Introduction

This September, join us for our first international event series, connecting experts across borders to tackle the big questions in AI. In this virtual event series, we will explore how AI can transcend boundaries to help solve some of the greatest problems facing society today.

We celebrate the fact that many of the most pressing questions about the potential and risks of AI have not been settled and that even the experts have different perspectives. Hear from world-renowned thinkers, as we ask: Do great minds think alike?

About the event

Our first seminar will focus on modern slavery – a growing global problem that technology can both exacerbate and alleviate.

The event will explore why the world desperately needs international collaboration across law, AI and ethics to address the problem, focusing specifically on the capacity of current law enforcement systems to track and arrest perpetrators of human trafficking and online exploitation. Experts from the Turing and The Dickson Poon School of Law (King’s College London) will discuss the challenges facing the fields of AI and law in fighting modern slavery, and the exciting potential for multidisciplinary collaboration.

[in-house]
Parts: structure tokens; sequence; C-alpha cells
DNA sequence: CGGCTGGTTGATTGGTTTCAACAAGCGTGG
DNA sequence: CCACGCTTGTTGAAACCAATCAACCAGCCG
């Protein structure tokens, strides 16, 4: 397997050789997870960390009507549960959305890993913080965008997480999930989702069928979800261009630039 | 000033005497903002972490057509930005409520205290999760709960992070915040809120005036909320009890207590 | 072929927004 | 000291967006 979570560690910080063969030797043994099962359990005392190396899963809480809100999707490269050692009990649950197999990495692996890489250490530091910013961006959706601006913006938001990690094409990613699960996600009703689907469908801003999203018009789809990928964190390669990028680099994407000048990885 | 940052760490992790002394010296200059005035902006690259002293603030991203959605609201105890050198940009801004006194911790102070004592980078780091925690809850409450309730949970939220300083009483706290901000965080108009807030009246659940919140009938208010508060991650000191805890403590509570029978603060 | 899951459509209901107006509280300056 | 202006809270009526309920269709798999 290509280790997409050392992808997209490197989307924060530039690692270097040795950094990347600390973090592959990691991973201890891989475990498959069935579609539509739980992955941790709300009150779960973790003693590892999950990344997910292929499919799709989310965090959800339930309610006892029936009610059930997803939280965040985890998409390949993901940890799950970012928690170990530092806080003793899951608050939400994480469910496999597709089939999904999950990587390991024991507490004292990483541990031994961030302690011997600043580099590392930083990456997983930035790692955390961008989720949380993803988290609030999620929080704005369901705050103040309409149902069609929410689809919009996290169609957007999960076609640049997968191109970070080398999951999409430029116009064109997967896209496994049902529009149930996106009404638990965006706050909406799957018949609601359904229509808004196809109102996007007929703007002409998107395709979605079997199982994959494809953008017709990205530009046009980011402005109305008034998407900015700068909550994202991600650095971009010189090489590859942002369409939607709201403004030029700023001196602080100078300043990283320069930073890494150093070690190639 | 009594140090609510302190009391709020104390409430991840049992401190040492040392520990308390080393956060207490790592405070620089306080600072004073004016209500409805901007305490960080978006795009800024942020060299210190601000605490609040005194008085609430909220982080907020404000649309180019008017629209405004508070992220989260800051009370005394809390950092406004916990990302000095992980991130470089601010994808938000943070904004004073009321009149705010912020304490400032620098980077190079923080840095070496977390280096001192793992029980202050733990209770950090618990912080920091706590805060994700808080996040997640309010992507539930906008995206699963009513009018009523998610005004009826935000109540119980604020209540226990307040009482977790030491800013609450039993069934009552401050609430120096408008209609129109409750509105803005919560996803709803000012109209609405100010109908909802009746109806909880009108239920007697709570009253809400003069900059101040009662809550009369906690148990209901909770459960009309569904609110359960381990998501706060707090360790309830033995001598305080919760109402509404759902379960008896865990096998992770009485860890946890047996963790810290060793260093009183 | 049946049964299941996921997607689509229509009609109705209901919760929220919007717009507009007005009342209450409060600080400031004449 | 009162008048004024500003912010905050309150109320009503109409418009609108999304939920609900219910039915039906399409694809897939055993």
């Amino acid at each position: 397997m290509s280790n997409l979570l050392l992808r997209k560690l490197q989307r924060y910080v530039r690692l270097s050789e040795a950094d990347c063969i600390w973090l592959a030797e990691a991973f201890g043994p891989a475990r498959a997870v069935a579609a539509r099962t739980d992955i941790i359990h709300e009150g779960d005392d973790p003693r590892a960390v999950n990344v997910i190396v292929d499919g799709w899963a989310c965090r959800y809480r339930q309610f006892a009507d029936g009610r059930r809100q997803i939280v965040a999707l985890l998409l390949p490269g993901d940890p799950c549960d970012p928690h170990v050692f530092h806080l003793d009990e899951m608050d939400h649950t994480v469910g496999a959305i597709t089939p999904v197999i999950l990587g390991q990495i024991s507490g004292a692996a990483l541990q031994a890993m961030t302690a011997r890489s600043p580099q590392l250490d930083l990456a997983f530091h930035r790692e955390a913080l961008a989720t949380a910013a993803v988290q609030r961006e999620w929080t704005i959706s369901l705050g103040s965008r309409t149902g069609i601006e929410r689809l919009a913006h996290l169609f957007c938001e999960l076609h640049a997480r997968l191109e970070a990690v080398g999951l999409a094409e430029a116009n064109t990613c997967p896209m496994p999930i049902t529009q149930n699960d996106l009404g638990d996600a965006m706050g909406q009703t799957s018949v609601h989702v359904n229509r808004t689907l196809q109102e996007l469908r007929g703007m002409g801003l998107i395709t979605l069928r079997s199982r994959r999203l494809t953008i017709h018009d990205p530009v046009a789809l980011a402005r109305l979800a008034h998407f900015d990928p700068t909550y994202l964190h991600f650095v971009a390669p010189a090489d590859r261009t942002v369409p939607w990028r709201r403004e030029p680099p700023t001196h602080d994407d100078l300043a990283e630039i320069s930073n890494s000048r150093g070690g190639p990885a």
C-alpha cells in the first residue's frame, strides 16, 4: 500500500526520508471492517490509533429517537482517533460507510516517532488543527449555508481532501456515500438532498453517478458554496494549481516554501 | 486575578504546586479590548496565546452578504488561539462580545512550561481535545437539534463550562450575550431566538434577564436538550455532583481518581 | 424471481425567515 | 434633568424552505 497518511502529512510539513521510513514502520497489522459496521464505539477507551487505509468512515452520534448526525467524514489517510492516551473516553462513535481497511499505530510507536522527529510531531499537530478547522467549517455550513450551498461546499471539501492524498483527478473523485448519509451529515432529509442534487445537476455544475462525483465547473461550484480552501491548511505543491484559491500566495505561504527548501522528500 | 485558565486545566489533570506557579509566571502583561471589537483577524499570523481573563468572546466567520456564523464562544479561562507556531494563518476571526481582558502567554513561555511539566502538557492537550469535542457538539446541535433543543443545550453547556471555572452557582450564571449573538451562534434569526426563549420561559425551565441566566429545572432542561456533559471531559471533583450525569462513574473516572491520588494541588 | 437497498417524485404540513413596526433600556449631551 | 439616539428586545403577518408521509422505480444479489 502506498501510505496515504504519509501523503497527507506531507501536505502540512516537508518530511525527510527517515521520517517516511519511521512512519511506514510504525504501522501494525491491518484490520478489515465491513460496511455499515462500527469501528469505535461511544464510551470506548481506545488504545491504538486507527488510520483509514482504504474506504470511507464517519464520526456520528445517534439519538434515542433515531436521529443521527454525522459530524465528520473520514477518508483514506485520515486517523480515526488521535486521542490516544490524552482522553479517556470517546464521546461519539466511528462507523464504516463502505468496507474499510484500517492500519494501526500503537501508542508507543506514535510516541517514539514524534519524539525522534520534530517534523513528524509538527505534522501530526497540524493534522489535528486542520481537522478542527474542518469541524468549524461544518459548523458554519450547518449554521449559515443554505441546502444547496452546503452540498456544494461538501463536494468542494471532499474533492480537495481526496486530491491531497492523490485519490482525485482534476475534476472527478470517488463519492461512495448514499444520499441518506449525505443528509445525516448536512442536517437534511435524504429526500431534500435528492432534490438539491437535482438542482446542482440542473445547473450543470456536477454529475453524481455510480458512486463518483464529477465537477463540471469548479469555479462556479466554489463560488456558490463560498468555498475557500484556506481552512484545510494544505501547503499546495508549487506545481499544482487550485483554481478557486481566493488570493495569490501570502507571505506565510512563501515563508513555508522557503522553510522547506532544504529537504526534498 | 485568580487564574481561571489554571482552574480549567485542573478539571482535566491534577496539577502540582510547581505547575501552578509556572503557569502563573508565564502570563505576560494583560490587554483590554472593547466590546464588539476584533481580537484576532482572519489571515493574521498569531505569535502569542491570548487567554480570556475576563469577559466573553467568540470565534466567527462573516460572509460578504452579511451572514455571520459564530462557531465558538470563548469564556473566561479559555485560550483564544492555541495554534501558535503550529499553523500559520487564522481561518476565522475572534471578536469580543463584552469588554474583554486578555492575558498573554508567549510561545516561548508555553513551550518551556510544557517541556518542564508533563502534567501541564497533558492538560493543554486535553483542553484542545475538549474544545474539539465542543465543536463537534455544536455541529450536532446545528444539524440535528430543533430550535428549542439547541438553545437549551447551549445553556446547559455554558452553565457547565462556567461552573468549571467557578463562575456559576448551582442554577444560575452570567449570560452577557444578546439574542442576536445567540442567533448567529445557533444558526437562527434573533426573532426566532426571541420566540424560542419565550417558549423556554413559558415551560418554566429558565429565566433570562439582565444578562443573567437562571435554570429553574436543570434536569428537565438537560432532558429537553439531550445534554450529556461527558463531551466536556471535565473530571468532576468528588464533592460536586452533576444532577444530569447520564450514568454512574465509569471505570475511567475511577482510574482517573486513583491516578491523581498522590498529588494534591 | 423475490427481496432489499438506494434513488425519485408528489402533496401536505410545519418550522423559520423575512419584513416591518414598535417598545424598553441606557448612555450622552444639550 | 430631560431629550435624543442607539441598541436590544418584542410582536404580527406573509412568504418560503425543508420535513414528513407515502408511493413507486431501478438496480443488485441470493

The seminar will be hosted by Anna Loutfi, legal researcher, commentator, and human rights barrister, in conversation with Anjali Mazumder, Theme Lead on AI and Justice & Human Rights at The Alan Turing Institute, and Parosha Chandran, the UK’s leading anti-slavery lawyer and an award-winning human rights barrister.

This conversation is also part of the new season of The Dickson Poon School of Law’s The Verdict podcast, which will be released in Autumn 2021. Keep an eye on @KCL_Law for updates on the new series.

 

Register now

Speakers

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The Dickson Poon School of Law at King's College London is one of the oldest law schools in England and recognised globally as one of the best law schools in the world. The School was established in 1831 and has played an integral role in the life of King's since the university was formed almost 200 years ago.